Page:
But I digress. On to the real spoilers! (After the jump, of course…)
What of the Illuminati, the secret society that turns out to have been behind the death of the pope, and which is planning to destory the Vatican–and the conclave of cardinals meeting to elect a successor–using anti-matter stolen that day from CERN?! Donohue and others fulminate that in fact the Illuminati, a fraternity of freethinkers that existed for a few years in the late 1700s before being disbanded by the emperor, do not exist. But they really don’t exist–either in the novel or in the film. They Illuminati are a school of red herrings, or actually one red herring, whose identity will be revealed shortly.
Yes, there are the claims made as fact, namely that the Illuminati existed in the 16th century and Galileo and other famous names were members. And of course that the Church “hunted them down and killed” them (like the mythic witches the Vatican was said to have eliminated) and “drove them underground and into a sercet society.” Shades of Al Qaeda.
The Big Reveal, however, is the same as in the book: There is no secret society, just a rogue priest, the Camerlengo, or Chamberlain, played by Ewan McGregor, who brought far more priestly charm to his role as the Jedi knight (and pseudo-Jesuit) Obi-Wan Kenobi. Okay, that a priest would be the Camerlengo is funny. But that’s the end of the laughs. This Camerlengo turns out to be the bad guy, a raving right-wing nut case who has turned on his father-figure, the deceased pope, because he feels got too cozy with modern science. Hence the plot to use science to destroy a church (St. Peter’s, in particular) that must be entirely rebuilt, with himself as pope.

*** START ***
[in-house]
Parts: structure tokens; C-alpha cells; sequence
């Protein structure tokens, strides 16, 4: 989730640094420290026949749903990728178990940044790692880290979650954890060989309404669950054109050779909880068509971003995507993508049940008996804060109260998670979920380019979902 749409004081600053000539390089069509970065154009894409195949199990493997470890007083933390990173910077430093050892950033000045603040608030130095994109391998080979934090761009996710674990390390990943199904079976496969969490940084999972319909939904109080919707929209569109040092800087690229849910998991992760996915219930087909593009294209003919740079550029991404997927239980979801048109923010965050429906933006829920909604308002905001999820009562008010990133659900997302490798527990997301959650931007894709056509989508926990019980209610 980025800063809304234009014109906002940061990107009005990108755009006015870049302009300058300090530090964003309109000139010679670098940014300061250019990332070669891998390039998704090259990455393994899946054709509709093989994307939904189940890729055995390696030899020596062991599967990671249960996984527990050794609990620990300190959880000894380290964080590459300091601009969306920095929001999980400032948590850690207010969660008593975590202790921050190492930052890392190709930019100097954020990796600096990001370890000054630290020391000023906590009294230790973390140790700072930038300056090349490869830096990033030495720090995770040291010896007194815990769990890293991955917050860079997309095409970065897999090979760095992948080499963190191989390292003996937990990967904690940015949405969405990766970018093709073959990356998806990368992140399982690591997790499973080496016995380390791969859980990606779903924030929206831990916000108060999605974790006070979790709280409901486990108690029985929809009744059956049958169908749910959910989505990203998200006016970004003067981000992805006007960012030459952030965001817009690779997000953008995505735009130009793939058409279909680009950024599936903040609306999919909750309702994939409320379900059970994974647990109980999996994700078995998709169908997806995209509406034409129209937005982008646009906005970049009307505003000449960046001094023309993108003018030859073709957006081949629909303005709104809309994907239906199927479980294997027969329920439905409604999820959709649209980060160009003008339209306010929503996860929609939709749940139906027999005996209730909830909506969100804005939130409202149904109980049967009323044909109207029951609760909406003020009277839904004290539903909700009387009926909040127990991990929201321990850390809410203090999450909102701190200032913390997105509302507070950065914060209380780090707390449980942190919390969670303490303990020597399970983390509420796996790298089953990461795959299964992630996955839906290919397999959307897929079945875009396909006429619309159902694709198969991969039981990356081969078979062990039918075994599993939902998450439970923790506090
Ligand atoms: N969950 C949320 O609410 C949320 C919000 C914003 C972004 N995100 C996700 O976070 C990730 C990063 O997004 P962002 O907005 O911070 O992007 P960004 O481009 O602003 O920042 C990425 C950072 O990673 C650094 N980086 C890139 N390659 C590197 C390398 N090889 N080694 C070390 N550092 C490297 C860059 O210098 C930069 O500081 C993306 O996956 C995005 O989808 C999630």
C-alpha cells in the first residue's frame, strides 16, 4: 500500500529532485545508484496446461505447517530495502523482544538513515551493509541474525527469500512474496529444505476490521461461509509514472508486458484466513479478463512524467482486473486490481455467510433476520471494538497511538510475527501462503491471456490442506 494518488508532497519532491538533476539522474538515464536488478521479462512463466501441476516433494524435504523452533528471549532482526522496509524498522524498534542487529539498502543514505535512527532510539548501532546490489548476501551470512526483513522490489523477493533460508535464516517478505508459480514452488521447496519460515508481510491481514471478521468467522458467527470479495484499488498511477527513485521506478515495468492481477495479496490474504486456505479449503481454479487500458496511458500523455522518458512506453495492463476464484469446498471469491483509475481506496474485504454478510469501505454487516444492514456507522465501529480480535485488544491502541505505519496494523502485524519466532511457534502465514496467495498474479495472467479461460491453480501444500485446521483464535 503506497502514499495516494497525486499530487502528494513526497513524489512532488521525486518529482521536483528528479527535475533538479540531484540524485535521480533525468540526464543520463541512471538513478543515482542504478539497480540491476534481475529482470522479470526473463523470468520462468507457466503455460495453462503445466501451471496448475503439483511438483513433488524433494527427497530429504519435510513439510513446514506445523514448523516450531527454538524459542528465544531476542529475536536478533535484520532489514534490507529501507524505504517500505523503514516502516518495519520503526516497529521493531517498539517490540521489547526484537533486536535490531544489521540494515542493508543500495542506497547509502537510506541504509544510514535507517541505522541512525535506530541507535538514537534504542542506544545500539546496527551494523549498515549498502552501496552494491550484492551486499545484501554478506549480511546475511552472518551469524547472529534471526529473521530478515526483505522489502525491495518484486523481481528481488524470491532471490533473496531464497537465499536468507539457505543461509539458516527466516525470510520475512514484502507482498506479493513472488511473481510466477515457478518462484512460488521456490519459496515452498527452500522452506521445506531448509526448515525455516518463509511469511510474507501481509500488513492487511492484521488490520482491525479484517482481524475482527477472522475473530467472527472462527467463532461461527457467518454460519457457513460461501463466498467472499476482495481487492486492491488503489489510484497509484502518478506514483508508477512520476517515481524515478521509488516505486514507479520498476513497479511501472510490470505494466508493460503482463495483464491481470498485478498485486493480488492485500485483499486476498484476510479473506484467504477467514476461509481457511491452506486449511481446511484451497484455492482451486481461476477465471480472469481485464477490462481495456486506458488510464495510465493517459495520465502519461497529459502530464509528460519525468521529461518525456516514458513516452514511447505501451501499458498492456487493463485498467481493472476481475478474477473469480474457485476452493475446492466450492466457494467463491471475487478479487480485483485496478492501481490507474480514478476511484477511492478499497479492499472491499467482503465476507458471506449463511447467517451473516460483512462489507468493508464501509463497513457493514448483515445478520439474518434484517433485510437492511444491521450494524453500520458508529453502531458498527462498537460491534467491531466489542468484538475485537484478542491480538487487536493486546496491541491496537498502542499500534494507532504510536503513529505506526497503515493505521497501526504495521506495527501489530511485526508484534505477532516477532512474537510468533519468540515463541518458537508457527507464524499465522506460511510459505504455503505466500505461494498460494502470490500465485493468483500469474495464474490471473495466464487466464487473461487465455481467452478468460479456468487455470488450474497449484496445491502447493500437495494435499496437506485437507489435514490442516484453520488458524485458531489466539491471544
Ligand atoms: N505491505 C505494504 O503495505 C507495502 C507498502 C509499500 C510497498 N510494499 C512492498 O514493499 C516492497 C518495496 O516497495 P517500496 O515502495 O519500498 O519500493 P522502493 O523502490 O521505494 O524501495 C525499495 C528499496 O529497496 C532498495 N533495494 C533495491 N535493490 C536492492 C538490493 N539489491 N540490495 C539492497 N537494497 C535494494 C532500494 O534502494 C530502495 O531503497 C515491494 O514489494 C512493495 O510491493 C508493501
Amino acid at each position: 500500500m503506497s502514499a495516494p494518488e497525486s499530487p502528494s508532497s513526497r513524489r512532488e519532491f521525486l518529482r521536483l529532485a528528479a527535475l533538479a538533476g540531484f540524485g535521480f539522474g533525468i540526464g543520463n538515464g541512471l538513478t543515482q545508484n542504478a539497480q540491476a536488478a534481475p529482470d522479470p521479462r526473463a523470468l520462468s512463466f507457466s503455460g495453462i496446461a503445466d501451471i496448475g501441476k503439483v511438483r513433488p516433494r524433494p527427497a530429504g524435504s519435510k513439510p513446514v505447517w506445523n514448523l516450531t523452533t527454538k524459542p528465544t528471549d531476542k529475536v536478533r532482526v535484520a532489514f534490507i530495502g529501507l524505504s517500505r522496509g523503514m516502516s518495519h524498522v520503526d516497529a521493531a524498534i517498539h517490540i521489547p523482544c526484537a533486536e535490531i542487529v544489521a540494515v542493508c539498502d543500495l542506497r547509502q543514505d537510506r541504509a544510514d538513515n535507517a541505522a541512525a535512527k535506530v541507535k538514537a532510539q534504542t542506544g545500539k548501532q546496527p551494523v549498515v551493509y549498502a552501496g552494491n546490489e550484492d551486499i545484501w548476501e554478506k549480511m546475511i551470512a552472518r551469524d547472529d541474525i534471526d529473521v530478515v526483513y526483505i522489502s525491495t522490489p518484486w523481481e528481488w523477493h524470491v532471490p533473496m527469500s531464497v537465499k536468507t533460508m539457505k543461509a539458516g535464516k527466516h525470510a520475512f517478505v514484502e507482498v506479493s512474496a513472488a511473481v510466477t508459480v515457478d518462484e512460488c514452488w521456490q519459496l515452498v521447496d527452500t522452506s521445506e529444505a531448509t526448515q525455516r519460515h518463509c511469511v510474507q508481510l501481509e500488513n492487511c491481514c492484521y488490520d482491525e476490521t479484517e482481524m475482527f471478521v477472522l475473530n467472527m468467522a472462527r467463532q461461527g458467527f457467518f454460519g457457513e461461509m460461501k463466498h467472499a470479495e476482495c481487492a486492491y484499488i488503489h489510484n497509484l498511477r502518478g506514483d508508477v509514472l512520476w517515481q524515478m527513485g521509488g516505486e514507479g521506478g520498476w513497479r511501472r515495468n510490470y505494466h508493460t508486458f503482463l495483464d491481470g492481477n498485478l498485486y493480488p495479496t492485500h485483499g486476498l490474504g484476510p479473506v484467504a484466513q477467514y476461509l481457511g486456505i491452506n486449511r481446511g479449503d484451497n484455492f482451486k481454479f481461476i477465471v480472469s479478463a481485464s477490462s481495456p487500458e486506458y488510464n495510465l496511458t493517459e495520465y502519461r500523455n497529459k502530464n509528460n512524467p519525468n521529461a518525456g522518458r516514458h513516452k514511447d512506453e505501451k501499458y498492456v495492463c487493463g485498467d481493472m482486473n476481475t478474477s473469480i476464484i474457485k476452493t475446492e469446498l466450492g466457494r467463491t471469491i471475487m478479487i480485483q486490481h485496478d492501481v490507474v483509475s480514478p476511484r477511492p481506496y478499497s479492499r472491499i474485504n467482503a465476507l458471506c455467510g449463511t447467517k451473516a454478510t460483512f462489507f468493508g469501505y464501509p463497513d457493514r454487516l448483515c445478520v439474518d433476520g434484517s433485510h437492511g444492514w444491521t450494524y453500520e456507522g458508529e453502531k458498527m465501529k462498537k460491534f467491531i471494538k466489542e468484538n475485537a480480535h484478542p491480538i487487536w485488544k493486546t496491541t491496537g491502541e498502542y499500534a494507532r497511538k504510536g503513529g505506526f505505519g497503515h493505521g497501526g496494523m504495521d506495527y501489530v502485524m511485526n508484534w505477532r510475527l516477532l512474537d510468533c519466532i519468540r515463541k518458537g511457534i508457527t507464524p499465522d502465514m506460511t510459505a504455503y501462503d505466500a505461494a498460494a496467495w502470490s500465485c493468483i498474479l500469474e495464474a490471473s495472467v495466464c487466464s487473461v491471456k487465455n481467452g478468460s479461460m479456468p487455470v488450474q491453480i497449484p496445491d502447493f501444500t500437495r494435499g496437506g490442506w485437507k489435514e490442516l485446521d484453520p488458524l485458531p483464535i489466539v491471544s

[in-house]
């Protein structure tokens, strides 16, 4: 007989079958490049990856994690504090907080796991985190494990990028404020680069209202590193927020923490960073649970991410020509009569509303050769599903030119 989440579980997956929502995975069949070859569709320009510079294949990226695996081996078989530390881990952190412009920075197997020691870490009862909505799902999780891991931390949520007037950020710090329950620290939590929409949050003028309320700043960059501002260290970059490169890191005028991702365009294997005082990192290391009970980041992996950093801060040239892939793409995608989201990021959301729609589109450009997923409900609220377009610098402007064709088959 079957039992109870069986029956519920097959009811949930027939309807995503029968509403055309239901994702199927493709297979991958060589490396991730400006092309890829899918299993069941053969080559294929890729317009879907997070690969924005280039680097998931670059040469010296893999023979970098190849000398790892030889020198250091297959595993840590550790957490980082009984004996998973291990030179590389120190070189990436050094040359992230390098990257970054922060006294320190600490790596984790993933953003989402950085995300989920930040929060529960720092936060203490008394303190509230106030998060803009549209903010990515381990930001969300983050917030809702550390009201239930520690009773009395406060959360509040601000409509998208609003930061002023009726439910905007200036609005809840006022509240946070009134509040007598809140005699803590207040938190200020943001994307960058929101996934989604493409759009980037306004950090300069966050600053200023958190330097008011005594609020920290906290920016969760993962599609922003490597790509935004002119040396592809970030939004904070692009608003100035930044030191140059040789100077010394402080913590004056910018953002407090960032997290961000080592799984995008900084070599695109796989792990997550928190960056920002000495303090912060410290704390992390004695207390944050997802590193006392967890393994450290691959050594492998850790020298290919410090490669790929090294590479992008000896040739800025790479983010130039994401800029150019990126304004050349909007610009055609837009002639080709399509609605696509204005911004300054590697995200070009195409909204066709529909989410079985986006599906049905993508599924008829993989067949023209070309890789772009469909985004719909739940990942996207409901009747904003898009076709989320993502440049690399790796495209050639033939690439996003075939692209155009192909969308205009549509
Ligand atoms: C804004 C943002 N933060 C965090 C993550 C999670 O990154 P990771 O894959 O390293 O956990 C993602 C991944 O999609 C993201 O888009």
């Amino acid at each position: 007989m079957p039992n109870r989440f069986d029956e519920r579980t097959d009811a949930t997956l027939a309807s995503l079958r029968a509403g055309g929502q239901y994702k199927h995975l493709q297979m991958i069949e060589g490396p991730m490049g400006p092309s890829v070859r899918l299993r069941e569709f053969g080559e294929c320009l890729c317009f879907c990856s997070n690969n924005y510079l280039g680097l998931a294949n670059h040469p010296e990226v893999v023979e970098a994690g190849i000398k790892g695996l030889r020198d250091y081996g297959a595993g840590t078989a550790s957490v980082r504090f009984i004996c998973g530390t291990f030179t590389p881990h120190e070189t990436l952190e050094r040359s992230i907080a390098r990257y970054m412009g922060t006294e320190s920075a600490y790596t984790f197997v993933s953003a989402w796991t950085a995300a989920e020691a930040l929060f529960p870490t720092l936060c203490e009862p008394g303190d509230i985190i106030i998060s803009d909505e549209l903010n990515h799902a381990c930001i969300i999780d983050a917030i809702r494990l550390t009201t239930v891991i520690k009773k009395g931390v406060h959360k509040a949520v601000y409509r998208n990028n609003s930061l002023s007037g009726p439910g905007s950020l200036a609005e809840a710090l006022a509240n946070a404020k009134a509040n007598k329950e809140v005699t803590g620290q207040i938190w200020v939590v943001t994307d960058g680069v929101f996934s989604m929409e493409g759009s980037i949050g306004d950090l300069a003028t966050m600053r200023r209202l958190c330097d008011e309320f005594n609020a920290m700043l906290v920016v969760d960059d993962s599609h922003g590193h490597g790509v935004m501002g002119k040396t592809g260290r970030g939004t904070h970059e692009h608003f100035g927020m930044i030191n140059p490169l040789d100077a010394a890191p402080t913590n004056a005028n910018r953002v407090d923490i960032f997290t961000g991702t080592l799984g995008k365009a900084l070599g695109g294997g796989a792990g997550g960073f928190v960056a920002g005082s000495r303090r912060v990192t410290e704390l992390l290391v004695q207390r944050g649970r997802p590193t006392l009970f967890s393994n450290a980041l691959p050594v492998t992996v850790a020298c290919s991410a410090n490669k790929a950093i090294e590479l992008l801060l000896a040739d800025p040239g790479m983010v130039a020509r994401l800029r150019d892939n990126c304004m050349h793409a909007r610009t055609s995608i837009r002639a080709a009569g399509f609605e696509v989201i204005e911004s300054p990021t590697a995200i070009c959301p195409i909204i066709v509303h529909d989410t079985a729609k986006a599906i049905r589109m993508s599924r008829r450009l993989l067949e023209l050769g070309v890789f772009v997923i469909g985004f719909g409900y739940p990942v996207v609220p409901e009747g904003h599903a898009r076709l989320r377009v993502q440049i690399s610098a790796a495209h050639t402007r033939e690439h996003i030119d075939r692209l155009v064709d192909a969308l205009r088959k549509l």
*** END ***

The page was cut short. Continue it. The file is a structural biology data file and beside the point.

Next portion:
Lots of people–and a few cardinals–die gruesome deaths, as they plot ticks off the requisite scenes until the mask drops and Langdon saves all. There is reconciliation between Science and Church, Langdon and the cardinals.
“Religion is flawed, but only because man is flawed,” the new Camerlengo, a cardinal, tells Langdon at the end. “All men. Including this one,” he says, pointing to himself. (The new pope takes the name Luke–the doctor, to symbolize the marriage of faith and science. How come movie popes always get names real popes never use?)
“Mr. Langdon,” the Camerlengo continues, “thanks be to God for sending someone to protect the Church.”
“Father, I don’t believe he sent me,” Tom Hanks replies, getting His Eminence’s title wrong–some symbologist!
“Oh, my son! Of course he did,” says the cardinal.
Nice. But you never really feel there was anything at stake, and maybe that’s where Dan Brown doesn’t “get” the church. Why should we care? If you’d made it anti-Catholic, maybe someone would.
But what may really make the likes of Bill Donohue and the evangelical movie maven Ted Baehr mad is that the bad guy turns out to be a right-wing raver who castigates the dead pope and the cardinals and the rest for going soft, for allowing the modern world to take over. Sound familiar?